It's equally as difficult to avoid cleaning out a bowl of risotto. Arborio rice grains are well toasted and then gently cooked in a white chicken stock fortified with Parmigiano-Reggiano. The consistency is perfect. Neither too stiff and mushy, nor undercooked and runny. The luscious knot of oxtail is braised in an intoxicating blend spiked with a bit of dark chocolate that's just barely noticeable.

Chocolate is far more pronounced in Pinch's beet salad. A slick of the stuff rests at the bottom of a bowl piled with delicate roasted cubes of the root dressed with pickled Fresno chilies, toasted hazelnuts, and a cherry tomato confit. It's a good concept that demands a tweak or two to make it perfect. The dark chocolate foundation is unevenly spread. Some bites come with Hershey's Kiss-size hunks, while others have none. The tomato confit can also be overpowering. As the little red gems burst, their sweet acidity washes out the nuance offered by the rest of the ingredients.

The endive salad — dressed with funky Spanish blue cheese, a walnut vinaigrette, apple matchsticks, and the ham called speck — also requires a minor change to rise to peak form: The braised chicory needs a better char. It would allow the smoky, slightly crunchy leaves to become the perfect foil for the rest of the components.

Duroc pork secreto with glazed pearl onions and creamy potato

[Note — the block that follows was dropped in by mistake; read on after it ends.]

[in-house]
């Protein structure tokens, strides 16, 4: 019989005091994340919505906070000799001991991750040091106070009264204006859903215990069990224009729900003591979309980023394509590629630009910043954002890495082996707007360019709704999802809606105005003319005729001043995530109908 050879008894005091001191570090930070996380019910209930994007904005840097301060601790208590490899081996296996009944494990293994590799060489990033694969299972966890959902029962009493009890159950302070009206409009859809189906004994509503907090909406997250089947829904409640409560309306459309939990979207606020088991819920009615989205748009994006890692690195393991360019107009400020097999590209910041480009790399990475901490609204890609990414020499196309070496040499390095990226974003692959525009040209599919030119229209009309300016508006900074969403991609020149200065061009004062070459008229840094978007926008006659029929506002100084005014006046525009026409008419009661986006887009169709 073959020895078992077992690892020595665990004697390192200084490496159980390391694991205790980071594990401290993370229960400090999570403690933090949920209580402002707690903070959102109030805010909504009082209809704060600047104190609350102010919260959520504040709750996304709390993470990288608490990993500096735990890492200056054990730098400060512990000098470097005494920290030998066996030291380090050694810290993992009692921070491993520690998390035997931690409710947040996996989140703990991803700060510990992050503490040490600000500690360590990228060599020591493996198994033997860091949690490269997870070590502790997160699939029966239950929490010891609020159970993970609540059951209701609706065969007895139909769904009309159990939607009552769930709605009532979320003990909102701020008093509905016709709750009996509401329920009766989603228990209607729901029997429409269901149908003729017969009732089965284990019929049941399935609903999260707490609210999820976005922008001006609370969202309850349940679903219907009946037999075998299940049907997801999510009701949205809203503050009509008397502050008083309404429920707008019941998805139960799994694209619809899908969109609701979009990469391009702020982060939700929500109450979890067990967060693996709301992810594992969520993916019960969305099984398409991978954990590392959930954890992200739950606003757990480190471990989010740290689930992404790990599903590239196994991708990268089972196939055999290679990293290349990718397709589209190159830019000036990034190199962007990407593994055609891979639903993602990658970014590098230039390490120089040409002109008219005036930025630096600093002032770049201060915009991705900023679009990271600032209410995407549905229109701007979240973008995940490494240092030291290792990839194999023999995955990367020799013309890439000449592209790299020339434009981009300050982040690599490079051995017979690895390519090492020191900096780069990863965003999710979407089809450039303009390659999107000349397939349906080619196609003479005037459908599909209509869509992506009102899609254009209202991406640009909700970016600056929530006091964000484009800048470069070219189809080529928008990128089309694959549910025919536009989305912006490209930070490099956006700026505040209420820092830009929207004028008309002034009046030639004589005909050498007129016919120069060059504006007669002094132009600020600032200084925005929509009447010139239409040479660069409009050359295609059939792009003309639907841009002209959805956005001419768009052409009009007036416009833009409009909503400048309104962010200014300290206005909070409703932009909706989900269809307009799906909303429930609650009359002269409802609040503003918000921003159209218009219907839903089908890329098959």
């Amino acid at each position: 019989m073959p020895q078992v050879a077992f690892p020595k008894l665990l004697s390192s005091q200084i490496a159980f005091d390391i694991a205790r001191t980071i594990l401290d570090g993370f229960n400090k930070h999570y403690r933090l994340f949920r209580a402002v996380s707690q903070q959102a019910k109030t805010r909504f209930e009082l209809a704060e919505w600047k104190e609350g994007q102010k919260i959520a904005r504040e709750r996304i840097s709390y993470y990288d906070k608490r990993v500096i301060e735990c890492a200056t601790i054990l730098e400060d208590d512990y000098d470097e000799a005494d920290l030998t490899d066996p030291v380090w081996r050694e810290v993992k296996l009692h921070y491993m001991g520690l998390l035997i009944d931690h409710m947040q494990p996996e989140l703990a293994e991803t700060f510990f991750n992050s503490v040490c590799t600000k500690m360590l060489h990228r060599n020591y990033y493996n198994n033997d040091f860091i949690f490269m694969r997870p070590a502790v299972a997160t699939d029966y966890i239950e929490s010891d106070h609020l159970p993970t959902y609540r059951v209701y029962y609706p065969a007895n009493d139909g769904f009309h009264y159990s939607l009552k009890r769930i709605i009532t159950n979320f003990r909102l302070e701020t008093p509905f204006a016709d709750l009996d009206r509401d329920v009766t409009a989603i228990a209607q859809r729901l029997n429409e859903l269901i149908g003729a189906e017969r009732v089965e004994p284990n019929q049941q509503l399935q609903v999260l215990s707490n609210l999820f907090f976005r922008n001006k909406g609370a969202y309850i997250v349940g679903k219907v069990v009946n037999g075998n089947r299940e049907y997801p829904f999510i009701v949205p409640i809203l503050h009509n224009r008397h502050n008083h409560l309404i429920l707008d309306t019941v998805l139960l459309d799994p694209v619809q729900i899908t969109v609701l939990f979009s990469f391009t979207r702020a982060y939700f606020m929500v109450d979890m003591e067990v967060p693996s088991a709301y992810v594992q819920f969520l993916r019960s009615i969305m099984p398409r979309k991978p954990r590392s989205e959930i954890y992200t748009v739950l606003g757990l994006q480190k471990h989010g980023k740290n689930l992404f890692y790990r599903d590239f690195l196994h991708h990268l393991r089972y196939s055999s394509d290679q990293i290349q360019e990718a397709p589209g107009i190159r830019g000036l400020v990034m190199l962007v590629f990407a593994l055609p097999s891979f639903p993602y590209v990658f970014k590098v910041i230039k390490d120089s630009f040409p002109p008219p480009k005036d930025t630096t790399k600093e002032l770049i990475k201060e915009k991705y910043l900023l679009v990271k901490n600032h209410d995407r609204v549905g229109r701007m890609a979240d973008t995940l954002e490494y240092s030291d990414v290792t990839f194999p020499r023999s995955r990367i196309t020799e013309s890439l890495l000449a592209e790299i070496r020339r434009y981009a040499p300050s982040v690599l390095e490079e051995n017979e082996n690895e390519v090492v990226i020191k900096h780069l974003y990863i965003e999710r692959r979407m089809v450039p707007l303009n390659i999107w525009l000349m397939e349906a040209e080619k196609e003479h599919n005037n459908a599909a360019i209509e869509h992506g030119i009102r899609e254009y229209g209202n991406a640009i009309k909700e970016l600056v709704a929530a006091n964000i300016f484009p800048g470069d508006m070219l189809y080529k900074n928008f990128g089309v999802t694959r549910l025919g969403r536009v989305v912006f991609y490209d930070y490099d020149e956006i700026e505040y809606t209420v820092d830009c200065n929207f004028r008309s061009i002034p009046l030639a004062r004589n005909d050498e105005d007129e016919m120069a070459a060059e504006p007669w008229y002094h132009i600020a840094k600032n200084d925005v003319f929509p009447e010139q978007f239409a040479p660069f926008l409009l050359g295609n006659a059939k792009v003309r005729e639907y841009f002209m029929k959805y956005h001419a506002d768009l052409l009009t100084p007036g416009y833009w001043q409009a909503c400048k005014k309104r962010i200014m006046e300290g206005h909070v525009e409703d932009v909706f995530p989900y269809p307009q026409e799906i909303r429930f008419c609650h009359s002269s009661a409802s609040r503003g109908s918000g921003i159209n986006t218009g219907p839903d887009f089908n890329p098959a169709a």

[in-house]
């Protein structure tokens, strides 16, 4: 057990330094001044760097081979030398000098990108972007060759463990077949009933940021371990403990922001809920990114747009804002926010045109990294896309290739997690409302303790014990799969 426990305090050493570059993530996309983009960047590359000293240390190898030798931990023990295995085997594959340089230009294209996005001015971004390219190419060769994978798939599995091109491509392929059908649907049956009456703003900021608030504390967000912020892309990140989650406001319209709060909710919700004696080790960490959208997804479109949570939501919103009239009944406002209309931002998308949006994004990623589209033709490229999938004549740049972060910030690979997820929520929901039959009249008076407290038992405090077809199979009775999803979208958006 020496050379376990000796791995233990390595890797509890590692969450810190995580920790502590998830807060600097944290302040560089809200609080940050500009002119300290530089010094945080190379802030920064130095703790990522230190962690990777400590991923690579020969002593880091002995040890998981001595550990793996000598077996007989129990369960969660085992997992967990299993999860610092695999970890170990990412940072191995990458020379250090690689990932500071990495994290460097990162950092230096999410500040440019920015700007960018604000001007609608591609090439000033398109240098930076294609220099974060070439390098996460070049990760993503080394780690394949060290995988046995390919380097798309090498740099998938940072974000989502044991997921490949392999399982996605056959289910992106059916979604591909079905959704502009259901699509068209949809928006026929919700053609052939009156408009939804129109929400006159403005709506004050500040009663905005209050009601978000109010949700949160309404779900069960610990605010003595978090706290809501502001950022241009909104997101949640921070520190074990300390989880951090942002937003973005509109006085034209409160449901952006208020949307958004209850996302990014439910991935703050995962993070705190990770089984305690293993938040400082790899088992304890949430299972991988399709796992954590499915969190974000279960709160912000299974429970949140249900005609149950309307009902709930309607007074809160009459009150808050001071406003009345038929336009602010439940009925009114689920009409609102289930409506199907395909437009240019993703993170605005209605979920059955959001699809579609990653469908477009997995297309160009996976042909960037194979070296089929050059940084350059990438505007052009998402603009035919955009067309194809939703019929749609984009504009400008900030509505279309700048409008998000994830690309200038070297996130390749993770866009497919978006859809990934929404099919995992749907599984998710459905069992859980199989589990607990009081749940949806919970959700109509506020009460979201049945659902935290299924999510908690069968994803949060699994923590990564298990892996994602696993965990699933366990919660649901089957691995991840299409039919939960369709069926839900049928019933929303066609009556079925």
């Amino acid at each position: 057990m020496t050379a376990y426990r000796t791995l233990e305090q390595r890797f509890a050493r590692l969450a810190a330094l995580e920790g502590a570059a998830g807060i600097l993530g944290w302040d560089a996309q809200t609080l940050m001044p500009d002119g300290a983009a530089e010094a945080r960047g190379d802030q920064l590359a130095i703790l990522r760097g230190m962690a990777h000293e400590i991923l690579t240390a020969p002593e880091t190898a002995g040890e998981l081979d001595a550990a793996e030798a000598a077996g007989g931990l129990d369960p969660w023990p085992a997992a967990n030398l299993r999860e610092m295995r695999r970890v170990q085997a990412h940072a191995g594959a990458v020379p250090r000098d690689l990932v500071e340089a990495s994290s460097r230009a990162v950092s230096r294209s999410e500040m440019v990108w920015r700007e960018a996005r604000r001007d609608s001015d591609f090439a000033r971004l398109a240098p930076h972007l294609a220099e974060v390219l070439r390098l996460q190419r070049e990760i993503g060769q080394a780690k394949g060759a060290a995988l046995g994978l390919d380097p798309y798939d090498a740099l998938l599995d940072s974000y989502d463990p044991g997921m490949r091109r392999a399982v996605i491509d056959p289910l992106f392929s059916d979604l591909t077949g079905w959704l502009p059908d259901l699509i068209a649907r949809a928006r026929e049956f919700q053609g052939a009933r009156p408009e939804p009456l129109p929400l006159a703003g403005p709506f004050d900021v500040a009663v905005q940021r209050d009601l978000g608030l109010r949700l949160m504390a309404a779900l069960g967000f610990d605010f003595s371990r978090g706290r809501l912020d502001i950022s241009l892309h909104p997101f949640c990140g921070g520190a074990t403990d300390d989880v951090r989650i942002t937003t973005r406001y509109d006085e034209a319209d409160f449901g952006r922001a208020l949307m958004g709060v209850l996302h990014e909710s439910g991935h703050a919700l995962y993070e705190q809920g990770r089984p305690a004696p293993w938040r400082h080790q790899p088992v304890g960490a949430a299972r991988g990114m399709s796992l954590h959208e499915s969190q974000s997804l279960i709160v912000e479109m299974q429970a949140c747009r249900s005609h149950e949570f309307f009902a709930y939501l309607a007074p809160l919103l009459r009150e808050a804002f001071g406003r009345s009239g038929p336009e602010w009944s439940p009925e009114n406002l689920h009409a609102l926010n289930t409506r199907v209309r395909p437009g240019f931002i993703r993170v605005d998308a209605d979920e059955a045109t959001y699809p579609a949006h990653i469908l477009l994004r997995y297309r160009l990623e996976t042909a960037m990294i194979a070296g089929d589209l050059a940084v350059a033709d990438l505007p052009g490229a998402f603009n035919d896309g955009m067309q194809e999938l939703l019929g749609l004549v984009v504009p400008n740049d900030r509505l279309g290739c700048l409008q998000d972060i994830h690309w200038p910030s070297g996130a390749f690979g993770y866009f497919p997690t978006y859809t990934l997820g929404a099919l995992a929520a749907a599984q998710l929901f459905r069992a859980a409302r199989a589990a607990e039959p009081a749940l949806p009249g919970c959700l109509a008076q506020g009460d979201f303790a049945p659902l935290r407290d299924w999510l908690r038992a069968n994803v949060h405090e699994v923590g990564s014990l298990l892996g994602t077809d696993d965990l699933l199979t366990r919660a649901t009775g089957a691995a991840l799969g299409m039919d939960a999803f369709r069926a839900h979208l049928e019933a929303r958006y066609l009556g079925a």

Duroc pork secreto with glazed pearl onions and creamy potato

Of course, like any new restaurant, this one has the occasional issue. At a recent brunch, a juicy bacon-burger ordered medium-well arrived rare and without bacon. When several strips were served on the side a few minutes later with an apology, a piece of hair turned up in the meat. The good news: The maitre d' tore up the bill and proffered a $25 gift card.

There's no doubt Gallo and Reyes will polish those few rough spots. At the moment, it's just the two of them showing up early to prep, cook lunch and dinner, and scrub the kitchen. Pinch toes the line between being the kind of place you could hang out weekly and one you visit when looking for something a bit more experimental. As time passes, Gallo says, they'll look to bring in additional staff and expand the menu. Let's hope there are more people toiling in one of the Pubbelly Boys' kitchens who can do the same.

Editor Chuck Strouse contributed to this review.

Pinch Kitchen
8601 Biscayne Blvd., Miami; 305-631-2018; pinchmiami.com. Lunch Tuesday through Friday 11:30 a.m. to 3 p.m.; dinner Tuesday through Thursday 5 to 10 p.m., Friday and Saturday 5 to 11 p.m.; brunch Saturday 11:30 a.m. to 3 p.m., Sunday 10:30 a.m. to 4:30 p.m.

  • Hamburger $19
  • Ceviche $14
  • Roasted beets $9
  • Warm endive salad $14
  • Organic half roast chicken $18
  • Secreto $18
  • Oxtail risotto $21